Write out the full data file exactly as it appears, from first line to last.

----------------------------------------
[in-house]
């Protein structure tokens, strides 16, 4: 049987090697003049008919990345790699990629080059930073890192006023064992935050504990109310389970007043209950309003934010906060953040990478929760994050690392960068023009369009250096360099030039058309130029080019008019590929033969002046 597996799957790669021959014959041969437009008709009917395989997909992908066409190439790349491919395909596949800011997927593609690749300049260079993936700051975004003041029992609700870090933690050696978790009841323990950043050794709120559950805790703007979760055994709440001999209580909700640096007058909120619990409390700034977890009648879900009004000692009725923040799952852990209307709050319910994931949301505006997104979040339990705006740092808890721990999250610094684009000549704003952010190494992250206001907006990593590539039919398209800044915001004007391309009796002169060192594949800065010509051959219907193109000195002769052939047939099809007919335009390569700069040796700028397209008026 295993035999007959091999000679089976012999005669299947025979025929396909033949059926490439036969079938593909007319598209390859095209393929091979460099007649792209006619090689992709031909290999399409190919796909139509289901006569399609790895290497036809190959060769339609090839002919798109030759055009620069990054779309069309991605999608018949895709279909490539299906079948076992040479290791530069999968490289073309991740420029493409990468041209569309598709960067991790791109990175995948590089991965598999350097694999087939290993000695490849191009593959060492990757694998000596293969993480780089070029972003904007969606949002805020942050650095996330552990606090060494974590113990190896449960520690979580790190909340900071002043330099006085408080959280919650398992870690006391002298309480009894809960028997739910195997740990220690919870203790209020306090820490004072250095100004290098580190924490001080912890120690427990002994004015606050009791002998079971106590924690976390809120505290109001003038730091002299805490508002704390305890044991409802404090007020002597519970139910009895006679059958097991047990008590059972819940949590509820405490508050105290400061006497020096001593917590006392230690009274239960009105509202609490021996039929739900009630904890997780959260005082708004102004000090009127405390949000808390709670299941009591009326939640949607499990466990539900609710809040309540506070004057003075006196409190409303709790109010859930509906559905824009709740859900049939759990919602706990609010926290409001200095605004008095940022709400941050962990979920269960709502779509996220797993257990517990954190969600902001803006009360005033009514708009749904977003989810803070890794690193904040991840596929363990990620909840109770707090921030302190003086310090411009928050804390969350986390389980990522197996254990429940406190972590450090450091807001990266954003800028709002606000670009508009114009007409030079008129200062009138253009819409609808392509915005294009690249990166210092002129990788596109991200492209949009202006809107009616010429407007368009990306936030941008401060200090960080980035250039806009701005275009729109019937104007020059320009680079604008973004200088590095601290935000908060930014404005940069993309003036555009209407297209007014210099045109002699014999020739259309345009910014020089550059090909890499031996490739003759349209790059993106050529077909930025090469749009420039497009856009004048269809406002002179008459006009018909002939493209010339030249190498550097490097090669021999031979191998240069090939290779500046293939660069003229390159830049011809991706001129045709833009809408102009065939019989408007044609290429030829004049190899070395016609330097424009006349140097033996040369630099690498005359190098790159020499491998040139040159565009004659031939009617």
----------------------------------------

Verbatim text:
[in-house]
């Protein structure tokens, strides 16, 4: 049987090697003049008919990345790699990629080059930073890192006023064992935050504990109310389970007043209950309003934010906060953040990478929760994050690392960068023009369009250096360099030039058309130029080019008019590929033969002046 597996799957790669021959014959041969437009008709009917395989997909992908066409190439790349491919395909596949800011997927593609690749300049260079993936700051975004003041029992609700870090933690050696978790009841323990950043050794709120559950805790703007979760055994709440001999209580909700640096007058909120619990409390700034977890009648879900009004000692009725923040799952852990209307709050319910994931949301505006997104979040339990705006740092808890721990999250610094684009000549704003952010190494992250206001907006990593590539039919398209800044915001004007391309009796002169060192594949800065010509051959219907193109000195002769052939047939099809007919335009390569700069040796700028397209008026 295993035999007959091999000679089976012999005669299947025979025929396909033949059926490439036969079938593909007319598209390859095209393929091979460099007649792209006619090689992709031909290999399409190919796909139509289901006569399609790895290497036809190959060769339609090839002919798109030759055009620069990054779309069309991605999608018949895709279909490539299906079948076992040479290791530069999968490289073309991740420029493409990468041209569309598709960067991790791109990175995948590089991965598999350097694999087939290993000695490849191009593959060492990757694998000596293969993480780089070029972003904007969606949002805020942050650095996330552990606090060494974590113990190896449960520690979580790190909340900071002043330099006085408080959280919650398992870690006391002298309480009894809960028997739910195997740990220690919870203790209020306090820490004072250095100004290098580190924490001080912890120690427990002994004015606050009791002998079971106590924690976390809120505290109001003038730091002299805490508002704390305890044991409802404090007020002597519970139910009895006679059958097991047990008590059972819940949590509820405490508050105290400061006497020096001593917590006392230690009274239960009105509202609490021996039929739900009630904890997780959260005082708004102004000090009127405390949000808390709670299941009591009326939640949607499990466990539900609710809040309540506070004057003075006196409190409303709790109010859930509906559905824009709740859900049939759990919602706990609010926290409001200095605004008095940022709400941050962990979920269960709502779509996220797993257990517990954190969600902001803006009360005033009514708009749904977003989810803070890794690193904040991840596929363990990620909840109770707090921030302190003086310090411009928050804390969350986390389980990522197996254990429940406190972590450090450091807001990266954003800028709002606000670009508009114009007409030079008129200062009138253009819409609808392509915005294009690249990166210092002129990788596109991200492209949009202006809107009616010429407007368009990306936030941008401060200090960080980035250039806009701005275009729109019937104007020059320009680079604008973004200088590095601290935000908060930014404005940069993309003036555009209407297209007014210099045109002699014999020739259309345009910014020089550059090909890499031996490739003759349209790059993106050529077909930025090469749009420039497009856009004048269809406002002179008459006009018909002939493209010339030249190498550097490097090669021999031979191998240069090939290779500046293939660069003229390159830049011809991706001129045709833009809408102009065939019989408007044609290429030829004049190899070395016609330097424009006349140097033996040369630099690498005359190098790159020499491998040139040159565009004659031939009617």